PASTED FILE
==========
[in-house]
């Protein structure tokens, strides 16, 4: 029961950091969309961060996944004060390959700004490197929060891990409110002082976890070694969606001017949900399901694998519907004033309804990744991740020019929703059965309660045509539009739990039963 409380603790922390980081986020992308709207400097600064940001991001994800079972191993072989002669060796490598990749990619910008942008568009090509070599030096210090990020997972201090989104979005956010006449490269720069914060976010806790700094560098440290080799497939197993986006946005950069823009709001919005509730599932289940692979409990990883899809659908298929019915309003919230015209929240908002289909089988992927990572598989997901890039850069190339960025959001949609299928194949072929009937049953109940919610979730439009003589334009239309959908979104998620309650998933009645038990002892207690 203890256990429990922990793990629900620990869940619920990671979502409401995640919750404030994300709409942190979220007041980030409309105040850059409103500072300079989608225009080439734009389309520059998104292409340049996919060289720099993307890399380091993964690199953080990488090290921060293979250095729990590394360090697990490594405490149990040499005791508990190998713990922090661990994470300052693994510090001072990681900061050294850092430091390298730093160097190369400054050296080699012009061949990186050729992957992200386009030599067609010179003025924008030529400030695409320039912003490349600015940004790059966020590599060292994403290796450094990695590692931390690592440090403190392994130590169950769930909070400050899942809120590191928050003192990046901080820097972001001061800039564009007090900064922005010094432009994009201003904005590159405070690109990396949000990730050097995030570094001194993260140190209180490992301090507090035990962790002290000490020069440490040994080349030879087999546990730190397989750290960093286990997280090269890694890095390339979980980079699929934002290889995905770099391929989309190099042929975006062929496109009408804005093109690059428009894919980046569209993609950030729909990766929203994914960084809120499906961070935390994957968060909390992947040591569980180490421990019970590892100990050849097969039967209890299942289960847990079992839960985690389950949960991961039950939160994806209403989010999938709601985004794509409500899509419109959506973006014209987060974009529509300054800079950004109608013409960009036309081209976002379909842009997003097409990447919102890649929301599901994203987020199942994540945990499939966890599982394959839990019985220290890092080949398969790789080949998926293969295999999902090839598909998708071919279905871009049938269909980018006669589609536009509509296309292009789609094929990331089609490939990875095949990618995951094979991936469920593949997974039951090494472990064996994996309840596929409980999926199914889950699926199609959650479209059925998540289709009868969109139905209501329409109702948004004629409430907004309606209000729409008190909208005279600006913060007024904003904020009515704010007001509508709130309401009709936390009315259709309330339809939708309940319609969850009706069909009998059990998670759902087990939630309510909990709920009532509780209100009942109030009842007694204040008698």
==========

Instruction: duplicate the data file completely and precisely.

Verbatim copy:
[in-house]
């Protein structure tokens, strides 16, 4: 029961950091969309961060996944004060390959700004490197929060891990409110002082976890070694969606001017949900399901694998519907004033309804990744991740020019929703059965309660045509539009739990039963 409380603790922390980081986020992308709207400097600064940001991001994800079972191993072989002669060796490598990749990619910008942008568009090509070599030096210090990020997972201090989104979005956010006449490269720069914060976010806790700094560098440290080799497939197993986006946005950069823009709001919005509730599932289940692979409990990883899809659908298929019915309003919230015209929240908002289909089988992927990572598989997901890039850069190339960025959001949609299928194949072929009937049953109940919610979730439009003589334009239309959908979104998620309650998933009645038990002892207690 203890256990429990922990793990629900620990869940619920990671979502409401995640919750404030994300709409942190979220007041980030409309105040850059409103500072300079989608225009080439734009389309520059998104292409340049996919060289720099993307890399380091993964690199953080990488090290921060293979250095729990590394360090697990490594405490149990040499005791508990190998713990922090661990994470300052693994510090001072990681900061050294850092430091390298730093160097190369400054050296080699012009061949990186050729992957992200386009030599067609010179003025924008030529400030695409320039912003490349600015940004790059966020590599060292994403290796450094990695590692931390690592440090403190392994130590169950769930909070400050899942809120590191928050003192990046901080820097972001001061800039564009007090900064922005010094432009994009201003904005590159405070690109990396949000990730050097995030570094001194993260140190209180490992301090507090035990962790002290000490020069440490040994080349030879087999546990730190397989750290960093286990997280090269890694890095390339979980980079699929934002290889995905770099391929989309190099042929975006062929496109009408804005093109690059428009894919980046569209993609950030729909990766929203994914960084809120499906961070935390994957968060909390992947040591569980180490421990019970590892100990050849097969039967209890299942289960847990079992839960985690389950949960991961039950939160994806209403989010999938709601985004794509409500899509419109959506973006014209987060974009529509300054800079950004109608013409960009036309081209976002379909842009997003097409990447919102890649929301599901994203987020199942994540945990499939966890599982394959839990019985220290890092080949398969790789080949998926293969295999999902090839598909998708071919279905871009049938269909980018006669589609536009509509296309292009789609094929990331089609490939990875095949990618995951094979991936469920593949997974039951090494472990064996994996309840596929409980999926199914889950699926199609959650479209059925998540289709009868969109139905209501329409109702948004004629409430907004309606209000729409008190909208005279600006913060007024904003904020009515704010007001509508709130309401009709936390009315259709309330339809939708309940319609969850009706069909009998059990998670759902087990939630309510909990709920009532509780209100009942109030009842007694204040008698």